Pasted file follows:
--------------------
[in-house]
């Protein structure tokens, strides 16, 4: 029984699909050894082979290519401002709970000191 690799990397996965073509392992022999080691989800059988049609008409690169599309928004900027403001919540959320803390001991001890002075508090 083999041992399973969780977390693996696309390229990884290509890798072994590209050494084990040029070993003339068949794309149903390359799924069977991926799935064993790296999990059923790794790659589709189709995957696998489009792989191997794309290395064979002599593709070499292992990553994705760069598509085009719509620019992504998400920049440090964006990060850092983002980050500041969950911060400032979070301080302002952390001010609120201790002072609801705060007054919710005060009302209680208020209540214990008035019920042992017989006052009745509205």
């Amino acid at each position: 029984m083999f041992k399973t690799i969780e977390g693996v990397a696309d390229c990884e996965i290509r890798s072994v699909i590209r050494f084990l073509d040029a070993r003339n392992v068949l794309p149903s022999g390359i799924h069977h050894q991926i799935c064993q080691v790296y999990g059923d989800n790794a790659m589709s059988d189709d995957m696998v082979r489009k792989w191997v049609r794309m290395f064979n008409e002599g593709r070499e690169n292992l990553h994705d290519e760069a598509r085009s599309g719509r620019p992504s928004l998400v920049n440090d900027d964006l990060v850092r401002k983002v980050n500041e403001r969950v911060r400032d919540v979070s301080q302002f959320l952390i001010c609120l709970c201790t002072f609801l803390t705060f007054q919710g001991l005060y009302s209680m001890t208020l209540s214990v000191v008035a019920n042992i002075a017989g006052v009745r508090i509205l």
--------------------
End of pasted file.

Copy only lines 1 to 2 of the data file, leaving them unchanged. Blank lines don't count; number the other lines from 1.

[in-house]
């Protein structure tokens, strides 16, 4: 029984699909050894082979290519401002709970000191 690799990397996965073509392992022999080691989800059988049609008409690169599309928004900027403001919540959320803390001991001890002075508090 083999041992399973969780977390693996696309390229990884290509890798072994590209050494084990040029070993003339068949794309149903390359799924069977991926799935064993790296999990059923790794790659589709189709995957696998489009792989191997794309290395064979002599593709070499292992990553994705760069598509085009719509620019992504998400920049440090964006990060850092983002980050500041969950911060400032979070301080302002952390001010609120201790002072609801705060007054919710005060009302209680208020209540214990008035019920042992017989006052009745509205």